Sickle Cell Disease Sickle Cell Disease

Sickle Cell Disease

SCD is an inherited blood disorder that affects red blood cells. Red blood cells contain hemoglobin which allows red blood cells to carry oxygen from the air in the lungs to all parts of the body.

Normal red blood cells contain hemoglobin A. In contrast, the bone marrow of people with SCD produces red blood cells with a different form of hemoglobin called hemoglobin S (S stands for sickle). When a person has SCD, rather than remaining round, smooth and flexible, the red blood cells become sickle (crescent) shaped, inflexible, and sticky as they release oxygen to other tissues in the body.

Normal red blood cells live for about 120 days before they are replaced with new ones. In sharp contrast, sickle-shaped red blood cells are destroyed faster, in about 16 days, and cannot always be replaced quickly enough. As a result people with SCD are often anemic. The complications of sickle cell disease occur when sickle-shaped red blood cells block veins which then can cause pain in the arms, legs, back and stomach, bones, skin and other parts of the body. Tissue that does not receive normal blood flow eventually becomes damaged.

Currently there is no universal cure for sickle cell disease.

Types of Sickle Cell Disease

There are several types of sickle cell disease. The most common are:

  • Sickle Cell Anemia (SS)
  • Sickle-Hemoglobin C Disease (SC)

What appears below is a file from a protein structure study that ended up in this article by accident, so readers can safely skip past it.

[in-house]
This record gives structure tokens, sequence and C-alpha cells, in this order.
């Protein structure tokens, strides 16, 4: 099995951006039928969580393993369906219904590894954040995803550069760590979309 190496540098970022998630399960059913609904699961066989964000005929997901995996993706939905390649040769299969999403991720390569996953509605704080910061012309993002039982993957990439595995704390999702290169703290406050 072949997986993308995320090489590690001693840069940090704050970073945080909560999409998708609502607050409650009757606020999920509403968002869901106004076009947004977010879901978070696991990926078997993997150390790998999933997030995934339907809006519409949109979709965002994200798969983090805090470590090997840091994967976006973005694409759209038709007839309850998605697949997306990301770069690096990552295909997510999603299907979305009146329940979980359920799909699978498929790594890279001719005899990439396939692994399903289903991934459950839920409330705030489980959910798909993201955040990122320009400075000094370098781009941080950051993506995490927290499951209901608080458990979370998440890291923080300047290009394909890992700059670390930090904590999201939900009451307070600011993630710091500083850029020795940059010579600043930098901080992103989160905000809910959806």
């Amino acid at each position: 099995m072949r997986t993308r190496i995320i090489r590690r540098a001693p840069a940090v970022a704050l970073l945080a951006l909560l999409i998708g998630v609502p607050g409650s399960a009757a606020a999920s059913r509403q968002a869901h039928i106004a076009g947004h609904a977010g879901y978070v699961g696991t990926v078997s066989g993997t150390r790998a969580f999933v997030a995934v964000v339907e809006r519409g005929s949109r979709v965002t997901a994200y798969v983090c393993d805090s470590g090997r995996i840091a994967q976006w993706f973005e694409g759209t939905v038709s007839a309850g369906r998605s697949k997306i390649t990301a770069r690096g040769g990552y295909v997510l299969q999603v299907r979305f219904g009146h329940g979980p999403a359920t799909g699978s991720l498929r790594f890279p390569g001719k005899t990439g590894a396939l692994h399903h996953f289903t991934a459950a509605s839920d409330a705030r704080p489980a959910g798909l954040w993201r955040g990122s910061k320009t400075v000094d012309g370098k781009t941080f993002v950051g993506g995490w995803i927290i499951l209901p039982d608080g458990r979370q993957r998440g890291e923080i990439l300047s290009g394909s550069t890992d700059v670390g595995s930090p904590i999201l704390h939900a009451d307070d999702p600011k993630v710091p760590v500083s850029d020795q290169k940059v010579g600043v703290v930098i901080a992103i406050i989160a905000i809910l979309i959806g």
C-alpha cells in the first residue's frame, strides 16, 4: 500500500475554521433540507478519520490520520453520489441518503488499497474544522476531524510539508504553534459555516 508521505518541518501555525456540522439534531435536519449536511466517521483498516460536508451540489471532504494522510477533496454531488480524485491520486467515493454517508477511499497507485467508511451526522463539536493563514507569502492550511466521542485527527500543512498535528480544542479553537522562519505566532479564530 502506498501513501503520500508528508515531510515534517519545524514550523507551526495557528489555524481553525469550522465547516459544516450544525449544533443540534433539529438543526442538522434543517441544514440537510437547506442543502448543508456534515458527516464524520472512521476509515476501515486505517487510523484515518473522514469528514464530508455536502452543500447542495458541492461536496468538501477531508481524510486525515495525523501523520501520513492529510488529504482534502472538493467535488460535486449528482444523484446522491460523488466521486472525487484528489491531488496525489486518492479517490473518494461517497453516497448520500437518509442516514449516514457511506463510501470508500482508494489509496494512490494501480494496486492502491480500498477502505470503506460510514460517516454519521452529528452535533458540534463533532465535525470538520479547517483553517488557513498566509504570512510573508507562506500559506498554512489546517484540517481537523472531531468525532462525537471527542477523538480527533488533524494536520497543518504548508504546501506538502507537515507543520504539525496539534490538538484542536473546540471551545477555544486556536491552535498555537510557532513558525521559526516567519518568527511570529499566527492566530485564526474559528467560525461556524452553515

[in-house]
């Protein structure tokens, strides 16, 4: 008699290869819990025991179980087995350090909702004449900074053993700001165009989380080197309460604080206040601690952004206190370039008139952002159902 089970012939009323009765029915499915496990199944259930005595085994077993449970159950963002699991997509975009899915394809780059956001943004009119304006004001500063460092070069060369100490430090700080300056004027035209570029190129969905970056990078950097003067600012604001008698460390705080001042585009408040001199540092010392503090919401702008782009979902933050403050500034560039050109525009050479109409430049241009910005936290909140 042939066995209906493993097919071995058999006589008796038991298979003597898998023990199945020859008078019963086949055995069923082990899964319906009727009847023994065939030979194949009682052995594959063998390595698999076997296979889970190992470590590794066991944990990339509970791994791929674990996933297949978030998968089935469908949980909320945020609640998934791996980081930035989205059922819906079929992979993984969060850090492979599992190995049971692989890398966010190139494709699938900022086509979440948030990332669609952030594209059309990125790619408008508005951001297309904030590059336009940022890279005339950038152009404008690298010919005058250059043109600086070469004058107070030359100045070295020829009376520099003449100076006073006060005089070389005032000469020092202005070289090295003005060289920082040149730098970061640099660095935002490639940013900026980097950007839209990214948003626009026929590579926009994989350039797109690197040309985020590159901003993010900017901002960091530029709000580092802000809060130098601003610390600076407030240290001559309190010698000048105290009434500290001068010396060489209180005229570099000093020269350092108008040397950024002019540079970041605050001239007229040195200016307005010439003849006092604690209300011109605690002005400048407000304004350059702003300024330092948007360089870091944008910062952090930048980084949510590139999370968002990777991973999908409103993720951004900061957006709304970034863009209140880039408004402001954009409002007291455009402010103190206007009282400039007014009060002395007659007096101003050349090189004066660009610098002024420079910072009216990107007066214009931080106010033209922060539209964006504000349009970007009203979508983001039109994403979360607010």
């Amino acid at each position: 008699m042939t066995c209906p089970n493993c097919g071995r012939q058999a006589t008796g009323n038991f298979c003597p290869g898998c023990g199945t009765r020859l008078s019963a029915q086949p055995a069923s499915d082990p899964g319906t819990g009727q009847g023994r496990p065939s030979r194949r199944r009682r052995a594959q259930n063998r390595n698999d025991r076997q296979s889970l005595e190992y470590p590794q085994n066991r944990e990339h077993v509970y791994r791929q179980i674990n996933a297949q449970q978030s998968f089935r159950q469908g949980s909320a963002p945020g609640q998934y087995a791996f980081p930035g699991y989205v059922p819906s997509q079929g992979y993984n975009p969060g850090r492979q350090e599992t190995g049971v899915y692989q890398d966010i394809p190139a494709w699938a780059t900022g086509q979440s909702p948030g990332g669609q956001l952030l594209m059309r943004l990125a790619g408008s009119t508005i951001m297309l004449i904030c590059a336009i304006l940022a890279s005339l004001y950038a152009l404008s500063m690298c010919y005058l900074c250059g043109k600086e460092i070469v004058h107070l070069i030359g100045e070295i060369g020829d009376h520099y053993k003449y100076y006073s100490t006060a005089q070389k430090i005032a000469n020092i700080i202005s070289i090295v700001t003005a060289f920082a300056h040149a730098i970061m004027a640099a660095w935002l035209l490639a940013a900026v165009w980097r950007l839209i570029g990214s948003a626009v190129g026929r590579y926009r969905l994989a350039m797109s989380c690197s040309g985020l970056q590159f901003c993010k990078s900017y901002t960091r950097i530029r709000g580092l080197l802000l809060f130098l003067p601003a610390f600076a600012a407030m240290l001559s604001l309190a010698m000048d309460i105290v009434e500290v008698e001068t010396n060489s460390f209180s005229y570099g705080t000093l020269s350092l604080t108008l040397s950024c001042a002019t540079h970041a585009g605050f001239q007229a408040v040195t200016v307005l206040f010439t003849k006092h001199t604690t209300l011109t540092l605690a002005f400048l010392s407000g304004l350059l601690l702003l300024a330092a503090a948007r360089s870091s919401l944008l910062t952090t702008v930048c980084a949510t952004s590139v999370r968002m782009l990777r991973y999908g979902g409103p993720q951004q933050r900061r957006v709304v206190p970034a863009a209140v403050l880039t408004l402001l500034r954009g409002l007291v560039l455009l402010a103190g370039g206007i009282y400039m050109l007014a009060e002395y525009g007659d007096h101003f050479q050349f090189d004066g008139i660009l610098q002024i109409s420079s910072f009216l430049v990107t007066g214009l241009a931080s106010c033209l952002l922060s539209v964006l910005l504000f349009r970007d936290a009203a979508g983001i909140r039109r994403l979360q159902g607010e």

• Sickle β+-thalassemia and Sickle β°-thalassemia

Emmaus Life Sciences is in clinical development of an experimental treatment approach covered under US Patent No. 5,693,671 to Niihara, et al, of which the company is the exclusive worldwide licensee. The Phase 3 clinical trial was completed in December 2013.  Emmaus Medical’s treatment will consist of, if FDA approved, patients orally consuming pharmaceutical grade L-glutamine on a daily basis to treat some of the symptoms of SCD.

 

Additional Resources

Sickle Cell Disease Association of America, Inc.

Sickle Cell Disease Foundation of California

MedlinePlus, health information from the world’s largest medical library, the National Library of Medicine

Center for Disease Control and Prevention, Hemoglobin S Allele and Sickle Cell Disease, an excellent article about sickle cell genetics and epidemiology

The Sickle Cell Information Center, a broad range of information for the public and professionals

National Organization for Rare Disorders, Inc., a portal for all rare diseases

ClinicalTrials.gov, linking patients to medical research, a search engine for clinical trials in different diseases

The Management of Sickle Cell Disease, National Institutes of Health, National Heart, Lung, and Blood Institute